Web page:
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Symposium: Leaving Legacies

Fred Feldmesser

Thirteen years ago, I went to The St. Regis in New York City to meet with a woman of great style, to whom I had been introduced some months earlier. This was not, however, a romantic liaison, but rather a potential business deal. She had a valuable family heirloom that she was considering selling, and as a private jeweler I was naturally interested in discussing the prospect.

After we exchanged some casual conversation, she placed a worn leather box on the table. I opened the box to reveal an Art Deco diamond and platinum bracelet of such stunning beauty that I was pressed to remember an equivalent, despite a long career of dealing in exceptional jewelry and gemstones. The bracelet was a gift from her father to her mother as a token of his love and affection; it also symbolized the success he had achieved in America since emigrating from Europe.

The bracelet, incredibly, was in pristine condition. Precious metals and even diamonds in older pieces often show visible damage or wear, which reduces value. And frequently, estate pieces were made with superb technique but used diamonds not worthy of the craftsmanship. This bracelet was a brilliant exception. The nearly 60 carats of diamonds were of the finest quality. Many were cut in unique shapes, including large bullet shapes and French cuts, which were typical of the era but are not used in modern jewelry because of the difficulty and cost of producing them. The bracelet had every detail, every nuance of a truly great piece of jewelry—a quintessential example of the Art Deco style.

My client had been a proper guardian. But guardianship requires exercising proper care while a valuable object is in one’s possession, as well as making plans for passing it on to future generations. Sadly, many great pieces of jewelry have been lost to history out of ignorance or avarice—antique silver pieces melted down for the value of the metal by uninformed heirs, or exceptional emeralds and opals left to dry out and crack in bank vaults.


“Have you considered your children?” I asked. Her son and daughter-in-law, who were both attorneys, had told her that the bracelet did not fit their lifestyle and that the piece would be relegated to a vault.

By discussing their intentions for the bracelet, she had met one of the most important requisites of guardianship: providing for the future. It is important for heirs to be consulted and informed about valuable heirlooms while the parent is still alive. If pieces are to be sold, plans should be formulated beforehand.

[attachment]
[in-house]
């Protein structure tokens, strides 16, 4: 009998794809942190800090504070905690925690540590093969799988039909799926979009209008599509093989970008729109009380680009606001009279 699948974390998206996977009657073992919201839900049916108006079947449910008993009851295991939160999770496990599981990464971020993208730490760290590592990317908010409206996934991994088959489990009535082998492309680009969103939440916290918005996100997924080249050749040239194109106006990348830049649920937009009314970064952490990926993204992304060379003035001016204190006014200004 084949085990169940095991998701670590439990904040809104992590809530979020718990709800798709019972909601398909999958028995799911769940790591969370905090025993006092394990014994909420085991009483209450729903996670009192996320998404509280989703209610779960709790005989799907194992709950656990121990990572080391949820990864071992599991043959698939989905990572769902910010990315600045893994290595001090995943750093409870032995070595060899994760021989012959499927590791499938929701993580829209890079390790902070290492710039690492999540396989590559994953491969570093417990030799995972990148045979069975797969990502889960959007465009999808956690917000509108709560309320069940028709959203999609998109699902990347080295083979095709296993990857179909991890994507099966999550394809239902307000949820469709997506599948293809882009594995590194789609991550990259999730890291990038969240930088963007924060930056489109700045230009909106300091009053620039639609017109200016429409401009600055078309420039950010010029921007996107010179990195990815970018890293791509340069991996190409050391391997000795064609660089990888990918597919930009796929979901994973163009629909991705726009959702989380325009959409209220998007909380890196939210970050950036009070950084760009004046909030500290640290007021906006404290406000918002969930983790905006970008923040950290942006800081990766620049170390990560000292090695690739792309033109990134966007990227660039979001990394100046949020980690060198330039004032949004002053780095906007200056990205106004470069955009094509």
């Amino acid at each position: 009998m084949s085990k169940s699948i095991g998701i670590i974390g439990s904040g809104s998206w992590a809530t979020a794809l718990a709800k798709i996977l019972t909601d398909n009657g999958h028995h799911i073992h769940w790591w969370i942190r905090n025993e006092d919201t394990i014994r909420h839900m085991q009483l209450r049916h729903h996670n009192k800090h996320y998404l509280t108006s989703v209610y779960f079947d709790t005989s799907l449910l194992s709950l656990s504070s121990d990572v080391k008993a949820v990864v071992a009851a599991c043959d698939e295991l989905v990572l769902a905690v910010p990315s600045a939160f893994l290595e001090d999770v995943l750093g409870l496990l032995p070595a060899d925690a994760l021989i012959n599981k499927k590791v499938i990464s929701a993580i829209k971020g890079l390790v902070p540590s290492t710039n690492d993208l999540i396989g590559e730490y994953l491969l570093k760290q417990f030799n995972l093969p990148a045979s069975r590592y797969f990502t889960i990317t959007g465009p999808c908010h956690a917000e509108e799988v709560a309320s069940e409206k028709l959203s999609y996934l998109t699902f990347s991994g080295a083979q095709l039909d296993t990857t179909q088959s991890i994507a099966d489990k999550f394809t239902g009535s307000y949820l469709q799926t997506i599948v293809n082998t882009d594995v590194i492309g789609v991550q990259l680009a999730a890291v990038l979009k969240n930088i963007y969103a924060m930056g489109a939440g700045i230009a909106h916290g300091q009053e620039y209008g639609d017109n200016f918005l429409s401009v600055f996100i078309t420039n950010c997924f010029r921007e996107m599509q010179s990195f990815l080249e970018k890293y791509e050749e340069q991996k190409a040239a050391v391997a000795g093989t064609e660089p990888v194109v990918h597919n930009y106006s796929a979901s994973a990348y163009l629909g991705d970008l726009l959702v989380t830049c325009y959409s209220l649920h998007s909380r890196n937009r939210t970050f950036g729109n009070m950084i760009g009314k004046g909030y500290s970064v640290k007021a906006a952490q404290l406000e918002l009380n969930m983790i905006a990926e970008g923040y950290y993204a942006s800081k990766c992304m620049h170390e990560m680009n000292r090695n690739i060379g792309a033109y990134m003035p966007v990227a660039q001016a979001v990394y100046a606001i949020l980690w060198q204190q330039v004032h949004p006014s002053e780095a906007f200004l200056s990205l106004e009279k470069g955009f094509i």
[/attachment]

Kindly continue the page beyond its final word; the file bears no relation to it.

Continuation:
If the owners fail to make provisions for valuable objects, chaos may reign after their deaths. I know of one couple who left millions of dollars’ worth of jewels to their children without first asking them which pieces each preferred. During the settlement of the estate, the three children waged a bitter battle over the jewelry. As a consequence, they have not spoken to each other for more than 20 years. And in cases where the heirs decide to sell the piece in favor of cash, the task often devolves to a family attorney who knows little about the proper sources for accurate appraisals. As a result, heirs often receive a fraction of the true value. If jewelry is to be passed on, the next generation must understand and appreciate its beauty and value—responsibility requires knowledge.

My client did not sell her diamond bracelet that day in New York. In fact, she kept it for the rest of her life. She did instruct her son that if he decided to sell it upon her death, she would like him to offer it to me first. Two years ago, he contacted me and informed me that she had passed away. A few months afterward, I joined the son and his wife for a very emotional lunch to celebrate his adored mother.


Over the 13 years that had passed since my first meeting with that elegant woman, I never once pressured the family to sell the bracelet. In fact, I cultivated a genuine friendship with them and demonstrated my respect for all three generations: the grandfather, mother, and son. As a result, they found me worthy of being the bracelet’s next guardian.

I still own and treasure the bracelet. I often bring it when I give lectures to illustrate the concept of guardianship and to allow people the enjoyment of its exceptional beauty. When the time comes, I will make certain that it once again graces the wrist of a woman of great style.

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Copyright by Julian Lee Studio
Photo courtesy of The Forbes Collection, New York